Why we place so much importance on Gross Motor Skills at Monkey Puzzle West Norwood
What are Gross Motor Skills?
Between the ages of three and six children develop fundamental movement skills (Gross motor and fine motor) which are the building blocks that enable them to progress and develop a full range of physical and emotional skills. However, recent studies have found that more and more children appear to be entering nurseries and schools with under developed gross motor skills, which means they do not have then have a solid foundation to build fine motor skills, which they need to be able to hold a pencil, for instance.
There may be many reasons for this; for example, more screen and TV time, more time spent sitting down as well as the lack of movement and physical activity in everyday play. As the Owner and Director at Monkey Puzzle West Norwood, I have spent the last 13 years working as a chartered physiotherapist treating children and adults with Musculo-skeletal injuries. I specialised in analysis, rehab and prevention of movement dysfunction and core control. I decided to set up the Nursery after observing more and more children coming to see me with postural related issues and having under developed gross motor skills and over compensated fine motor skills.
Giving your child the best foundation before Primary School
After speaking to many primary school teachers and Head Teachers of local private schools, I discovered that many were observing more and more children with under developed gross motor skills starting at their schools. Trying to teach core control and good posture to children at this stage is almost too late, as they are having to spend a lot of time correcting the habits they have already developed or attempting to re teach these same skills, or in some cases, referring them to therapists. Instead, I realised that establishing the foundation in early years was necessary.
Therefore, I have set up the Nursery with the intention of placing a large emphasis on establishing good gross motor skills through purposeful play activities, thus encouraging body awareness and providing the opportunity for children to develop physical literacy alongside their literacy and numeracy skills, and to prepare them for the move to school.
Why are Gross Motor Skills important?
For a young developing child, the ability to move their body and explore their environment leads to their increased knowledge and understanding about the world and how they fit into it. It also helps them to develop and formulate concepts and ideas which later are shown through drawing and writing. Gross motor skills involve the large muscles of the body that enable such functions as maintaining balance, walking, climbing, jumping, pushing, pulling and ball skills. They are the building blocks for the development of fine motor skills. Gross motor skills begin to develop right from birth and keep developing at a rapid pace right up until we are around the ages of 6 and 7.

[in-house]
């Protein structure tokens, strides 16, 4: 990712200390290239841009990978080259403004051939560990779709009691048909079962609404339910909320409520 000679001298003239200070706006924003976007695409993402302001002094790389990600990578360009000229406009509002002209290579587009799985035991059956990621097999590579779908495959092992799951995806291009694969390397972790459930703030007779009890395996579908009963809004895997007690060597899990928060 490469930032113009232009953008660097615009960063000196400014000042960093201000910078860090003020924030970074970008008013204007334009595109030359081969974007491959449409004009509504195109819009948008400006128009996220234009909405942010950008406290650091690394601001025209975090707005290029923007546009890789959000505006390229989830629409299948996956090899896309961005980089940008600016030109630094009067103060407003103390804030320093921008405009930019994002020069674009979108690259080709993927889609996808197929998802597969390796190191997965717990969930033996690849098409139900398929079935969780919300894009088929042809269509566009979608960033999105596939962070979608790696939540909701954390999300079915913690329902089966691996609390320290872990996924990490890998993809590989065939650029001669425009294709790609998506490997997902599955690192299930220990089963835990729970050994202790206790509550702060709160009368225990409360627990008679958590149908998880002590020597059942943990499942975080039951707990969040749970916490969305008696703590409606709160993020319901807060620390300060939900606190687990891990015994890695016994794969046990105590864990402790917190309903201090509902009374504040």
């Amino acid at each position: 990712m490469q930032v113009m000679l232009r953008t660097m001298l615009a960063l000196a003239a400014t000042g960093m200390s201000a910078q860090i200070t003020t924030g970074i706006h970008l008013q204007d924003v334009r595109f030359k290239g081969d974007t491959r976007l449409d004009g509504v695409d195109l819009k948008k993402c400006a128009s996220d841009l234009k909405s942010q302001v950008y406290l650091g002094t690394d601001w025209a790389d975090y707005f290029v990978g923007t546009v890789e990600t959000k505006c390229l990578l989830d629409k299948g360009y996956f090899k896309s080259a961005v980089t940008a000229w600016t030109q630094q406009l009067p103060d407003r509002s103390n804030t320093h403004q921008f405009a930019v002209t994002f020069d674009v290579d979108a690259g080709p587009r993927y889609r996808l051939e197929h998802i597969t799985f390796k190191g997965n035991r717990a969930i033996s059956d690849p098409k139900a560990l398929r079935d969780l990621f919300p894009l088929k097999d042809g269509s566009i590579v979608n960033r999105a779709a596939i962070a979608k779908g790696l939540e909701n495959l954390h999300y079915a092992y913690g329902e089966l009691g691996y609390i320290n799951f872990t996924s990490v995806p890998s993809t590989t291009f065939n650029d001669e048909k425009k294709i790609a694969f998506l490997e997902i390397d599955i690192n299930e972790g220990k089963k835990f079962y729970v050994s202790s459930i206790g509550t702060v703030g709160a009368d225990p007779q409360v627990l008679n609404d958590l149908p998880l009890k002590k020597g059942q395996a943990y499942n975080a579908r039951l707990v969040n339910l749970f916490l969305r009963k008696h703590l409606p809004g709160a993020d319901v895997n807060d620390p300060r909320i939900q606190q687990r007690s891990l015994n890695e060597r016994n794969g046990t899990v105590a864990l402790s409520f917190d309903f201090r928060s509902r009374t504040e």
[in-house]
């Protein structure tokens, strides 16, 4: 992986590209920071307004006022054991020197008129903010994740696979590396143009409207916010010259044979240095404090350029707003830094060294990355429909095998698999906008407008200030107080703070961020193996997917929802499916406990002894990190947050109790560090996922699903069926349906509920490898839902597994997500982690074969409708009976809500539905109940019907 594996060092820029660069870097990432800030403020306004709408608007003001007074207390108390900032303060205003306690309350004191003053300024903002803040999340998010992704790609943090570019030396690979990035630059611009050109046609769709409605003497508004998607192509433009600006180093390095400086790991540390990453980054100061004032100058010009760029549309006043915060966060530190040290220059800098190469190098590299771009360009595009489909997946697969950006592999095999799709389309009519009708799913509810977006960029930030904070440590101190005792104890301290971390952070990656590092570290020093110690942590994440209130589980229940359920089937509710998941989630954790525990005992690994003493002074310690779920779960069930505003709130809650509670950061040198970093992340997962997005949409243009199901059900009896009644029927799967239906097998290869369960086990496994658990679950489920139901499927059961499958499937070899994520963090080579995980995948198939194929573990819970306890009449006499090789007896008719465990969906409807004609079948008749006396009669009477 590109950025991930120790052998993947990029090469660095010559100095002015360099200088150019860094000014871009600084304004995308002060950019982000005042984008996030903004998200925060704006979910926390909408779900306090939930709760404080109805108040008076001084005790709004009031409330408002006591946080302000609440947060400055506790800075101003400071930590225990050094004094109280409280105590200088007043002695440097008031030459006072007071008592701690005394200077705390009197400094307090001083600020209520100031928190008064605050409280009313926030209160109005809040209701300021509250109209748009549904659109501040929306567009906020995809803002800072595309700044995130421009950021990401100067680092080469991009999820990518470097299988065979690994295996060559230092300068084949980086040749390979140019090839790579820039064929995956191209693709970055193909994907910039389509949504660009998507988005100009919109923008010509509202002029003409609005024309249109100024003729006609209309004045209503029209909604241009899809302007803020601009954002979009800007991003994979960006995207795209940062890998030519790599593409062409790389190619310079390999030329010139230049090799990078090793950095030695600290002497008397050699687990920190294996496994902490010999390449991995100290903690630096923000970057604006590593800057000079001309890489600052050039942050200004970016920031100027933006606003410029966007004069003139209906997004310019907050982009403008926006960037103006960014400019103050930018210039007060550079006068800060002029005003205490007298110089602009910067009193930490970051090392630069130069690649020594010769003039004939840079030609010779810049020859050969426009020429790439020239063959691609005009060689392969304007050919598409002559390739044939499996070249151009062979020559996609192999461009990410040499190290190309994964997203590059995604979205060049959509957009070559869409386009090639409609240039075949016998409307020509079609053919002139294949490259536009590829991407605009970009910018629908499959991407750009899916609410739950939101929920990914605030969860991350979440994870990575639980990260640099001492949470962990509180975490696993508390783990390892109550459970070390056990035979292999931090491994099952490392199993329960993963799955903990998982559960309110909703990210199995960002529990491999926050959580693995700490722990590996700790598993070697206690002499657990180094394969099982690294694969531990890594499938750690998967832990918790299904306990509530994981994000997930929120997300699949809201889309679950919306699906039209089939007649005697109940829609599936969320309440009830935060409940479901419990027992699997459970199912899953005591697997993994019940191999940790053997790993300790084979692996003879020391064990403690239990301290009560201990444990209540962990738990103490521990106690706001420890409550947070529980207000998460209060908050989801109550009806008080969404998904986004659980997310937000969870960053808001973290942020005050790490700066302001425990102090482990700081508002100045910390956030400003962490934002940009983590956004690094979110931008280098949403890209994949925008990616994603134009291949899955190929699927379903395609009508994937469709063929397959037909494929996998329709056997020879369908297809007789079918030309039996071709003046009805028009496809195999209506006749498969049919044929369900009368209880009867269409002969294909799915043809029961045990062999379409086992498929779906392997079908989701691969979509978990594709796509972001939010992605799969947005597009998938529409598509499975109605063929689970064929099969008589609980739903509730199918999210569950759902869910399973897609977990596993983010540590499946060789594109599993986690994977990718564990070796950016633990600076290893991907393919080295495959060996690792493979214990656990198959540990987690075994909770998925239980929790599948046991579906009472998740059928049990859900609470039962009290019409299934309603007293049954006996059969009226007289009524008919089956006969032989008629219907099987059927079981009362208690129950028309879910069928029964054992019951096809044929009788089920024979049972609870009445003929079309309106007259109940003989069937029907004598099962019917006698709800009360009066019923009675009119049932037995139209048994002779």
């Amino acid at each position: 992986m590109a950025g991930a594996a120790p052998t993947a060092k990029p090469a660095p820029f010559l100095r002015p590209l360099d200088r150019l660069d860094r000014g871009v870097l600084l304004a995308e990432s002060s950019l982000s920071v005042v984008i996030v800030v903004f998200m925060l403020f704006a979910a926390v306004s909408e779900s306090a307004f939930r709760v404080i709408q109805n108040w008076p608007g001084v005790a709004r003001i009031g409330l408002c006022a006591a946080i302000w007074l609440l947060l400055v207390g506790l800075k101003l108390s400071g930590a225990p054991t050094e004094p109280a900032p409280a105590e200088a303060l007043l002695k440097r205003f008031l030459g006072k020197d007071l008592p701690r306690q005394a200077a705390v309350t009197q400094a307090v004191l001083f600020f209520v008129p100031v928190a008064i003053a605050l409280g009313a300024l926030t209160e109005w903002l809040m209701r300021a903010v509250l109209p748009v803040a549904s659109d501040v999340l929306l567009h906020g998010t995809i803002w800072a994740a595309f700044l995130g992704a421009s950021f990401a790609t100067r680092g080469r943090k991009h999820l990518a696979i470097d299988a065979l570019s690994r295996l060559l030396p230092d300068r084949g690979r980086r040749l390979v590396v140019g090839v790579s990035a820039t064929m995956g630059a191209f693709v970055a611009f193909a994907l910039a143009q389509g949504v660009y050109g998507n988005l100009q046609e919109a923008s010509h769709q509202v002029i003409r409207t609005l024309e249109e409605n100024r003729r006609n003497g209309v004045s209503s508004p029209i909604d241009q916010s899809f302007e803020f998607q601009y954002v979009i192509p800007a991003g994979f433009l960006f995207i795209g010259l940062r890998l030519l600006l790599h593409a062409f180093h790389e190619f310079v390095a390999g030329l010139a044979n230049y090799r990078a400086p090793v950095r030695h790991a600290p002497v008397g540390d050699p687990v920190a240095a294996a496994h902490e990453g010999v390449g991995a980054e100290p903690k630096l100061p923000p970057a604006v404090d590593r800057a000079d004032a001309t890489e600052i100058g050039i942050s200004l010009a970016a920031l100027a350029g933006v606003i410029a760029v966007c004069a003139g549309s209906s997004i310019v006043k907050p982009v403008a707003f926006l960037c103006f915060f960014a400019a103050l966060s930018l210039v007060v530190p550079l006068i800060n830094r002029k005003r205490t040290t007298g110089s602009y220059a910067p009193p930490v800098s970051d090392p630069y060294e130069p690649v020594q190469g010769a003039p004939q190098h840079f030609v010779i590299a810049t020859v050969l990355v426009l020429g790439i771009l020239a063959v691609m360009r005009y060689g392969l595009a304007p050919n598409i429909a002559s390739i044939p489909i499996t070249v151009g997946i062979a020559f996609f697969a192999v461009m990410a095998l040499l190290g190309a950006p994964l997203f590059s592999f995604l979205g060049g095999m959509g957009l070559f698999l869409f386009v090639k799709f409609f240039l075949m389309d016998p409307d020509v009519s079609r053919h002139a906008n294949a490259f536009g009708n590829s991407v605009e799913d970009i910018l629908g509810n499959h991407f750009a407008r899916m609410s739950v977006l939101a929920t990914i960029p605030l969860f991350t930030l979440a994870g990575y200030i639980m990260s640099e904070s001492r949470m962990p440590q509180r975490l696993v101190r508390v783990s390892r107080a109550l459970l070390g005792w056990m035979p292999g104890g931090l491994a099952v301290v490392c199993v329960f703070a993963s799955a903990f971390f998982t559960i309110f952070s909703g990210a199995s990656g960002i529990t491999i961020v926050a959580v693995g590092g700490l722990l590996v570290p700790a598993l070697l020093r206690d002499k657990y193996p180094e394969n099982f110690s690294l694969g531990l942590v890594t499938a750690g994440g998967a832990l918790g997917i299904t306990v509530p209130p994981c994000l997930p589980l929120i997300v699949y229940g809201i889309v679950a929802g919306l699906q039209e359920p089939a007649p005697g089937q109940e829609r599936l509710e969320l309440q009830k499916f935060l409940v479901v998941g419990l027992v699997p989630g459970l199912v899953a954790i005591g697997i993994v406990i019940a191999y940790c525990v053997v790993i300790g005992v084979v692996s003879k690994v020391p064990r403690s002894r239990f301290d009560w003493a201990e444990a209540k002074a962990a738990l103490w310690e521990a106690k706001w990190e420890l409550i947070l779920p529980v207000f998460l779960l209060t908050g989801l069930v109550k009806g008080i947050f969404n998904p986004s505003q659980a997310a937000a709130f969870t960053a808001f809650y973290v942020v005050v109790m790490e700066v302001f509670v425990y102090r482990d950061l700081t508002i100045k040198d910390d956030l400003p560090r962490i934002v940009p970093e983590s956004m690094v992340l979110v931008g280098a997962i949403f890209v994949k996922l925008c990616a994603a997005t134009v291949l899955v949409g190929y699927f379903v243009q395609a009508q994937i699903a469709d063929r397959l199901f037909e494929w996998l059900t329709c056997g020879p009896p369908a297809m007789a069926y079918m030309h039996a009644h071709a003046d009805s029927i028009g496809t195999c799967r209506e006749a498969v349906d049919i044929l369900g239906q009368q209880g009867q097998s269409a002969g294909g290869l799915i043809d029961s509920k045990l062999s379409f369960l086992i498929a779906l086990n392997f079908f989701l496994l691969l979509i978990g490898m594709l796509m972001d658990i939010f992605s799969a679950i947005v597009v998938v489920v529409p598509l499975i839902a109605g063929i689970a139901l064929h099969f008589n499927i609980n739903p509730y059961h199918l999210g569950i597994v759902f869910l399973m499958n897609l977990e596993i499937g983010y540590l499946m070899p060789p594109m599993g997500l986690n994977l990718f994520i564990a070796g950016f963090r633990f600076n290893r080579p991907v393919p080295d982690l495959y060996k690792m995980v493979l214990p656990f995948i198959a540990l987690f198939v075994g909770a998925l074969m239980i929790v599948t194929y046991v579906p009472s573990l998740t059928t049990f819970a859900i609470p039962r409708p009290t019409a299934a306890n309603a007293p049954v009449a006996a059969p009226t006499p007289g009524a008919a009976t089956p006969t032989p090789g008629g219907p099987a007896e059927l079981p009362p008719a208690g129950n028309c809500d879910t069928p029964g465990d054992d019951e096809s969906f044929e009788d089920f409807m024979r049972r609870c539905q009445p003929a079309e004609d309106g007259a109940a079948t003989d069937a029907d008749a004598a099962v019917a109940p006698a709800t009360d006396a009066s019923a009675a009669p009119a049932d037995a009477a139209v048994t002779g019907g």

We need these skills so that we can move confidently and respond to speed and change of direction. They allow us to control our body movements whilst balancing, running, jumping or throwing and allow us to co-ordinate our arms and legs for activities such as riding a bike or climbing. They also support our language and the development of our social skills and generally help with our muscle development, to increase our strength, stamina and endurance.
What is needed to develop Gross Motor skills?
- Strength and control of the muscles in the body and limbs.
- The ability to co-ordinate the both sides of the body with one another as well as co-ordinate the top and bottom halves of the body.
- Body, space and directional awareness.
- The ability to react to and time movements.
- Muscle-memory and re-call (to be able to remember the movements our muscles have made and recall them when we need to use the same movements again).
- Motivation and curiosity.
What does Monkey Puzzle do to develop Gross Motor Skills?
We believe that the best way to help children develop their gross motor skills is through plenty of active play. We give them lots of time, space, and opportunities to use their muscles. We have lots of movement classes like yoga, Pilates, ribbon writing and climbing on the climbing wall, but we also focus on free purposeful play, which is also as effective.
We are experts within our field and offer a unique Nursery school experience. As the only Nursery in the area with a qualified chartered physiotherapist and qualified preschool teacher on our staff, we are totally unique in that we able to provide expert guidance and ensure that the development of gross motor skills is at the forefront of everything we do at the Nursery, incorporated with the EYFS and STEM learning that is part of the curriculum.